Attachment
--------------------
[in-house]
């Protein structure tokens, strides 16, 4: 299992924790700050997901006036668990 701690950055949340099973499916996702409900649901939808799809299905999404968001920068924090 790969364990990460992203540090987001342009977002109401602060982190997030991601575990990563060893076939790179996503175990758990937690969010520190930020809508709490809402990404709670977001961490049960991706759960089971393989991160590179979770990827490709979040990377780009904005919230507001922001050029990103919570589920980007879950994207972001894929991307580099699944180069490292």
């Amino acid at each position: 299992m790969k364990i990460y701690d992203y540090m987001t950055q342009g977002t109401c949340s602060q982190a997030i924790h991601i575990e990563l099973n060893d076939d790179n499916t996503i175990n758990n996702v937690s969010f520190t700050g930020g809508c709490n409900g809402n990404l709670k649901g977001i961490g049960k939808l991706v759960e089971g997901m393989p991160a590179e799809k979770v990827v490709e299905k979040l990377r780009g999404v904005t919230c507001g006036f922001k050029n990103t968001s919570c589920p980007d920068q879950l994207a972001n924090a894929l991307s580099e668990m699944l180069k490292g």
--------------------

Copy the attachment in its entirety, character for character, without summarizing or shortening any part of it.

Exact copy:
[in-house]
């Protein structure tokens, strides 16, 4: 299992924790700050997901006036668990 701690950055949340099973499916996702409900649901939808799809299905999404968001920068924090 790969364990990460992203540090987001342009977002109401602060982190997030991601575990990563060893076939790179996503175990758990937690969010520190930020809508709490809402990404709670977001961490049960991706759960089971393989991160590179979770990827490709979040990377780009904005919230507001922001050029990103919570589920980007879950994207972001894929991307580099699944180069490292």
């Amino acid at each position: 299992m790969k364990i990460y701690d992203y540090m987001t950055q342009g977002t109401c949340s602060q982190a997030i924790h991601i575990e990563l099973n060893d076939d790179n499916t996503i175990n758990n996702v937690s969010f520190t700050g930020g809508c709490n409900g809402n990404l709670k649901g977001i961490g049960k939808l991706v759960e089971g997901m393989p991160a590179e799809k979770v990827v490709e299905k979040l990377r780009g999404v904005t919230c507001g006036f922001k050029n990103t968001s919570c589920p980007d920068q879950l994207a972001n924090a894929l991307s580099e668990m699944l180069k490292g």